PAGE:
David D. Dore, PharmD, PhD; Kate L. Lapane, PhD; Amal N. Trivedi, MD, MPH; Vincent Mor, PhD; Martin A. Weinstock, MD, PhD
Acknowledgment: The authors thank Kimberly Marcolivio, MEd; Robert Dyer, MD, MPH; and Margaret M. Boyle for their thoughtful assistance. They also acknowledge members of the VATTC trial group: study chairman Martin A. Weinstock, MD, PhD; Executive Committee members Martin A. Weinstock, MD, PhD, Russell P. Hall, MD, Mark F. Naylor, MD, Julia E. Vertrees, PharmD, John J. DiGiovanna, MD, and Stephen F. Bingham, PhD; study dermatopathologists Clifford R. White, Jr., MD, and Michael Piepkorn, MD; site investigators Russell P. Hall, MD, Mark F. Naylor, MD, David Eilers, MD, Jonette E. Keri, MD, James Kalivas, MD, Gary W. Cole, MD, Catherine Yanna, PA-C, and Robert S. Kirsner, MD; and study coordinator Kimberly Marcolivio, MEd.
Grant Support: Dr. Weinstock was supported by the Department of Veterans Affairs Office of Research and Development (CSP 402), and Dr. Dore was supported by the Agency for Healthcare Research and Quality (grant 5T32HS000011-21). Additional support was received from the American Cancer Society. Dr. Weinstock also received support from the National Institutes of Health (grants R01CA106592, R01CA106807, R25CA087972, and R01AR49342).
Potential Financial Conflicts of Interest:Consultancies: D.D. Dore (Pfizer). Grants received: K.L. Lapane (Pfizer).
Reproducible Research Statement:Study protocol and statistical code: Available from Dr. Dore (e-mail, email@example.com). Data set: Not available.
Requests for Single Reprints: David D. Dore, PharmD, PhD, i3 Drug Safety, 950 Winter Street, Suite 3800, Waltham, MA 02451; e-mail, firstname.lastname@example.org.
Current Author Addresses: Dr. Dore: i3 Drug Safety, 950 Winter Street, Suite 3800, Waltham, MA 02451.
Drs. Lapane, Trivedi, and Mor: Brown University, Box G-ST, 121 South Main Street, Providence, RI 02903.
Dr. Weinstock: Dermatoepidemiology Unit, Veterans Affairs Medical Center, 111D, 830 Chalkstone Avenue, Providence, RI 02908.
Author Contributions: Conception and design: D.D. Dore, K.L. Lapane, V. Mor, M.A. Weinstock.
Analysis and interpretation of the data: D.D. Dore, K.L. Lapane, A.N. Trivedi, M.A. Weinstock.
Drafting of the article: D.D. Dore.
Critical revision of the article for important intellectual content: D.D. Dore, K.L. Lapane, A.N. Trivedi, V. Mor, M.A. Weinstock.
Final approval of the article: D.D. Dore, K.L. Lapane, A.N. Trivedi, V. Mor, M.A. Weinstock.
Provision of study materials or patients: M.A. Weinstock.
Statistical expertise: D.D. Dore, K.L. Lapane.
Obtaining of funding: M.A. Weinstock.
Administrative, technical, or logistic support: D.D. Dore, K.L. Lapane, V. Mor, M.A. Weinstock.
ClinicalTrials.gov registration number: NCT00007631.
Dore D., Lapane K., Trivedi A., Mor V., Weinstock M.; Association Between Statin Use and Risk for Keratinocyte Carcinoma in the Veterans Affairs Topical Tretinoin Chemoprevention Trial. Ann Intern Med. 2009;150:9-18. doi: 10.7326/0003-4819-150-1-200901060-00004
Download citation file:
Published: Ann Intern Med. 2009;150(1):9-18.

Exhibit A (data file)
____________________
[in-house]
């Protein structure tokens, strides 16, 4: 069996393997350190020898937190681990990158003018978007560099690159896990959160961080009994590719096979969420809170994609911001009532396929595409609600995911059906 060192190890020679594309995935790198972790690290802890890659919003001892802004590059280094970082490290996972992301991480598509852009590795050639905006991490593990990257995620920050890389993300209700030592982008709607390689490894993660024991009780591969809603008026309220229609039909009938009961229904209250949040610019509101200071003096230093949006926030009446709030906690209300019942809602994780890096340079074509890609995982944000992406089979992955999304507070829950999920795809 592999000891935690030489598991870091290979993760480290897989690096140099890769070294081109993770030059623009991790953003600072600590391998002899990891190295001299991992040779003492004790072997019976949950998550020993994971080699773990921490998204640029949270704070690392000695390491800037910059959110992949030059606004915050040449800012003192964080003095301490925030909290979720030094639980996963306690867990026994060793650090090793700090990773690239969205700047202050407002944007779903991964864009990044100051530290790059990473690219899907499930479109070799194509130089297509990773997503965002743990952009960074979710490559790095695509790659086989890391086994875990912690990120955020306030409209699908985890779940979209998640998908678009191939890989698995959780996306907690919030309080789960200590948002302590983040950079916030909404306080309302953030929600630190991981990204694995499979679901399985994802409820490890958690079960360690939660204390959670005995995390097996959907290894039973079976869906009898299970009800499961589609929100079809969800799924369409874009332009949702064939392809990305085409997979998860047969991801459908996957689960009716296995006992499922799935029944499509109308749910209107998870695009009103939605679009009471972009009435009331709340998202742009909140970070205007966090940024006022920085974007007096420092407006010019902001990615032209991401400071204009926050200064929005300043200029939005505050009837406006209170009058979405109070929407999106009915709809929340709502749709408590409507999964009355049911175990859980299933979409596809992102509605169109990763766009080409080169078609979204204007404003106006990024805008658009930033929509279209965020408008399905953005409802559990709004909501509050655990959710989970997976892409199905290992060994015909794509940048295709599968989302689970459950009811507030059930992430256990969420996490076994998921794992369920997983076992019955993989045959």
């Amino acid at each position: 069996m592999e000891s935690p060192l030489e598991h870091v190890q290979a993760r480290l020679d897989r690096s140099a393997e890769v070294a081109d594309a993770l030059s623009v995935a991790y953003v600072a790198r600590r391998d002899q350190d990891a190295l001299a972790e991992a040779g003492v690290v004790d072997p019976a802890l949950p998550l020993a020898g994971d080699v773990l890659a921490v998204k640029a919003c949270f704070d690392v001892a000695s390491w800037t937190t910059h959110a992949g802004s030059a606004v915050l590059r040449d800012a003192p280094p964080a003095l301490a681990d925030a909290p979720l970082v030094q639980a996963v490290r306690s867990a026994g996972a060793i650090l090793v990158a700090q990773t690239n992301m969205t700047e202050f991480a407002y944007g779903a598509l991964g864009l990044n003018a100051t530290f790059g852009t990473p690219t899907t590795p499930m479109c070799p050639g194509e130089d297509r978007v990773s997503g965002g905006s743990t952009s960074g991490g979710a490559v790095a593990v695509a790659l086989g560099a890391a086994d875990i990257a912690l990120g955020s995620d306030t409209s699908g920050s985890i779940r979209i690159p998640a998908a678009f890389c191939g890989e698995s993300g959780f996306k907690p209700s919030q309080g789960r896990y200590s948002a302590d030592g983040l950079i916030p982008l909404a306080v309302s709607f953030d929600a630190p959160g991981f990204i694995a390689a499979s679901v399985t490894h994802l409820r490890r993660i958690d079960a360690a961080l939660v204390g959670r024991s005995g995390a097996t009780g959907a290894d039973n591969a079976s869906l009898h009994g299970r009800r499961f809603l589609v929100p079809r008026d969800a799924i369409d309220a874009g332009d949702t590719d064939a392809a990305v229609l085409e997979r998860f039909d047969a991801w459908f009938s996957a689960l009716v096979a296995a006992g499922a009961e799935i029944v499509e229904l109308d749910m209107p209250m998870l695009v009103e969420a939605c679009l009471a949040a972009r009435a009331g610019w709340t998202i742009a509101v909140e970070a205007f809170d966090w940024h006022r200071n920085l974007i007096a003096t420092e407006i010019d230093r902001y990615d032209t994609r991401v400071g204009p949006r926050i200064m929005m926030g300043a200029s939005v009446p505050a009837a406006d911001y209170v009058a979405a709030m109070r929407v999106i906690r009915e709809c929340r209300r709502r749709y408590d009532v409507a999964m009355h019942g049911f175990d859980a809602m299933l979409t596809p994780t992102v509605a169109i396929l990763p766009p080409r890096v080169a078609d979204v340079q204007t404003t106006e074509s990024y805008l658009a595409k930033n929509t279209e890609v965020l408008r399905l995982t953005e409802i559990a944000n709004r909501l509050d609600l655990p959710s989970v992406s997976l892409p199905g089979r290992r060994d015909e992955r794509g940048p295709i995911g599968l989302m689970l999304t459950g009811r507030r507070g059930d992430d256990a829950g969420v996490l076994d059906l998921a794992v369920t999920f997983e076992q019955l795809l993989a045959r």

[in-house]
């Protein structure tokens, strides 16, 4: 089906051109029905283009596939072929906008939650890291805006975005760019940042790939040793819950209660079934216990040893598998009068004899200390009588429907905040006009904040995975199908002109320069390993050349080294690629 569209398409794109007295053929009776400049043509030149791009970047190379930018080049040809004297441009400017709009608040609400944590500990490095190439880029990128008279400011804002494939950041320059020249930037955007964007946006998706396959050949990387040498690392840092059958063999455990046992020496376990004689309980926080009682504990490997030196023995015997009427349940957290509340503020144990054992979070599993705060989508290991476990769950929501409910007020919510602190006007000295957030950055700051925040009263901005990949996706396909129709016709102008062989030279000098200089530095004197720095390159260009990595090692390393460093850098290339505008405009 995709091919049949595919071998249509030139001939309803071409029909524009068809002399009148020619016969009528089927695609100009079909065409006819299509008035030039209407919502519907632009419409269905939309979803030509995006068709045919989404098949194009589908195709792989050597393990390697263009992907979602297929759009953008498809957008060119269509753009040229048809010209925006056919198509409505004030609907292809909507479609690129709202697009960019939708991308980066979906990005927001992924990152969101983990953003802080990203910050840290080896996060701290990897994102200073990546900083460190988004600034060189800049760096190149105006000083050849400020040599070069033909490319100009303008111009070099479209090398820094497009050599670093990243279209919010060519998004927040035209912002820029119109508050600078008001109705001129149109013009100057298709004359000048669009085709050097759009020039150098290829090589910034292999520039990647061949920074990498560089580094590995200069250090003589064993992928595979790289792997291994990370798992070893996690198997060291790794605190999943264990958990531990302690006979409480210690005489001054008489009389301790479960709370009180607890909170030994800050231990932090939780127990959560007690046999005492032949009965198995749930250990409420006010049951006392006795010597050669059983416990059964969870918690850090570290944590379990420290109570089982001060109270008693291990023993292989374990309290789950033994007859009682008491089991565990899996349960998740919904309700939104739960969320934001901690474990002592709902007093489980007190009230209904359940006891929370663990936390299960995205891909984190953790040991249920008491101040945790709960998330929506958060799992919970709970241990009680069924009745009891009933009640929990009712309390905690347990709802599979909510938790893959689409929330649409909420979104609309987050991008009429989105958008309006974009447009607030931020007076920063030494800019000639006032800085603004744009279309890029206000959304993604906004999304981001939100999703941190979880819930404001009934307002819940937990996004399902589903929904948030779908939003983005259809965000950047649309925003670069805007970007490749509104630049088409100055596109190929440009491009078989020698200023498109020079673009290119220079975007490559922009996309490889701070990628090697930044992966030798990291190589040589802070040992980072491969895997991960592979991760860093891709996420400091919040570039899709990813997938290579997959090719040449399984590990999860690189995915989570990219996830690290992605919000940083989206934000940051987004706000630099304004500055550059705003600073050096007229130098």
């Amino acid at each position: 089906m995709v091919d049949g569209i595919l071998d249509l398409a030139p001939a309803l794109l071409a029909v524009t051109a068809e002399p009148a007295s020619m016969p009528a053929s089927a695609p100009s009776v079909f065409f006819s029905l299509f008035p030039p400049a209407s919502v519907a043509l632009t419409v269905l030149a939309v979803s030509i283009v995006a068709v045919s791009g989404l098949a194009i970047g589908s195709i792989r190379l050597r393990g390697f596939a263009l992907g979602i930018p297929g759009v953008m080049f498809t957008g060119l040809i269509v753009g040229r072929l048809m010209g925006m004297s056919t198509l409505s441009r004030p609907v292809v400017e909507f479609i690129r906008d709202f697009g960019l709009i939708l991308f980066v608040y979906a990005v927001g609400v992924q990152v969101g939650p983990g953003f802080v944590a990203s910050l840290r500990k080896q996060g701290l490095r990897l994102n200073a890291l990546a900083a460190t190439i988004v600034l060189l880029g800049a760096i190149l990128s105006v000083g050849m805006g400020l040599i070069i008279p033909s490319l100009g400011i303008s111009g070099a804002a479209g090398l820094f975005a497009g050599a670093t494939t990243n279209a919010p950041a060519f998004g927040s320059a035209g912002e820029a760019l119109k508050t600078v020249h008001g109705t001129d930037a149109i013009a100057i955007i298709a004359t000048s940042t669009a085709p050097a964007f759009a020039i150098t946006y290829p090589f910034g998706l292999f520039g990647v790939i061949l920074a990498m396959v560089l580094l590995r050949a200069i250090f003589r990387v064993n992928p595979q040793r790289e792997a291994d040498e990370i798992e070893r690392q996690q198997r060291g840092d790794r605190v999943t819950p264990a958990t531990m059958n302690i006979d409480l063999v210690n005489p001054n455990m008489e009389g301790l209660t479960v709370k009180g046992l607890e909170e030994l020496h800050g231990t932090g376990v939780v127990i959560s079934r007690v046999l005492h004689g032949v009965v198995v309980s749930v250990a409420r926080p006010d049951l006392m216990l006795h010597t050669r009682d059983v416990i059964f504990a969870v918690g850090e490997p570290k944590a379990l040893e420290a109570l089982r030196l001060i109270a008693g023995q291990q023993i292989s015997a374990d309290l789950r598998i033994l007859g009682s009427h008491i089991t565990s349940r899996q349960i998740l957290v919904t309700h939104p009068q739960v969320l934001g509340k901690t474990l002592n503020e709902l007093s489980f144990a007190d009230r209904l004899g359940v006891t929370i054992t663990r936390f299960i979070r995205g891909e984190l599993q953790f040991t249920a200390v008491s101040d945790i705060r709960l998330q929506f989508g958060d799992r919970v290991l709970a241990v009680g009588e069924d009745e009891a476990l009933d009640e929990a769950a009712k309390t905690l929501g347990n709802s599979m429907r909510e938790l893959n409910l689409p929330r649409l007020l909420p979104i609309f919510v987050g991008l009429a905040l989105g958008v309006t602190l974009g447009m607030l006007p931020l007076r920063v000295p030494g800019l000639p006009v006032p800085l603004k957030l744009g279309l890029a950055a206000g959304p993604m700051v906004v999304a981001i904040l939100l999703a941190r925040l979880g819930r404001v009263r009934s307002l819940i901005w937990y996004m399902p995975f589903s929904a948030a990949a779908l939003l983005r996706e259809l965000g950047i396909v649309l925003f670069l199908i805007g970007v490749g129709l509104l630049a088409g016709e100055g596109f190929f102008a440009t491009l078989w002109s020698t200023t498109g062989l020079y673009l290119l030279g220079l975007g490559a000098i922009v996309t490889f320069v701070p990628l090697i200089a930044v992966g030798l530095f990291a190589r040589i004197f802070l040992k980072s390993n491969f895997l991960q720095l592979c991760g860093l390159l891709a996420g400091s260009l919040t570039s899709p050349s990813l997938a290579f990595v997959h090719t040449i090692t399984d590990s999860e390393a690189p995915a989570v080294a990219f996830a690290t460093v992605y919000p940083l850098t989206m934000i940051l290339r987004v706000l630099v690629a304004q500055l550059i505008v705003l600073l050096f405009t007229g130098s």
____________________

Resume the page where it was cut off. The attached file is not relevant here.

Recent evidence suggests that statins may prevent cancer.
To quantify the association between statin use and the occurrence of keratinocyte carcinoma in high-risk veterans.
6 Veterans Affairs medical centers.
1037 participants of the Veterans Affairs Topical Tretinoin Chemoprevention Trial, a randomized, multicenter, double-blind, vehicle-controlled trial of topical tretinoin, 0.1%, for prevention of keratinocyte carcinoma conducted from November 1998 to November 2004.
Time to first occurrence of keratinocyte carcinoma on the face or ears. Participants using a statin at randomization, according to the Veterans Affairs Pharmacy Benefits Management database, were considered exposed. Study dermatologists conducted physical examinations at baseline and every 6 months during follow-up. The association between statin use at randomization and the outcome was evaluated by using propensity score matching (nÂ = 608) and Cox proportional hazards regression (nÂ = 1037).
Among the 1037 participants, 37% used a statin at randomization (nÂ = 397) for a median duration of at least 900 days over a median follow-up of 3.5 years. In the propensity scoreâ€“matched analysis, statin use at randomization was not associated with keratinocyte carcinoma (rate ratio, 0.92 [95% CI, 0.73 to 1.16]), a finding that was consistent with the estimates derived from the Cox proportional hazards regression (rate ratio, 0.84 [CI, 0.70 to 1.02]).
The extent of residual confounding is unknown, and the confidence bounds around the measures of association were wide. These data may not be generalizable to lower-risk populations.
These data show no conclusive or consistent relationship between long-term statin use and risk for keratinocyte carcinoma.
Department of Veterans Affairs, Agency for Healthcare Research and Quality, American Cancer Society, and National Institutes of Health.
to gain full access to the content and tools.
Learn more about subscription options.
Register Now for a free account.
Cardiology, Hematology/Oncology, Dyslipidemia, Coronary Risk Factors.
Results provided by:
Copyright © 2016 American College of Physicians. All Rights Reserved.
Print ISSN: 0003-4819 | Online ISSN: 1539-3704
Conditions of Use
This PDF is available to Subscribers Only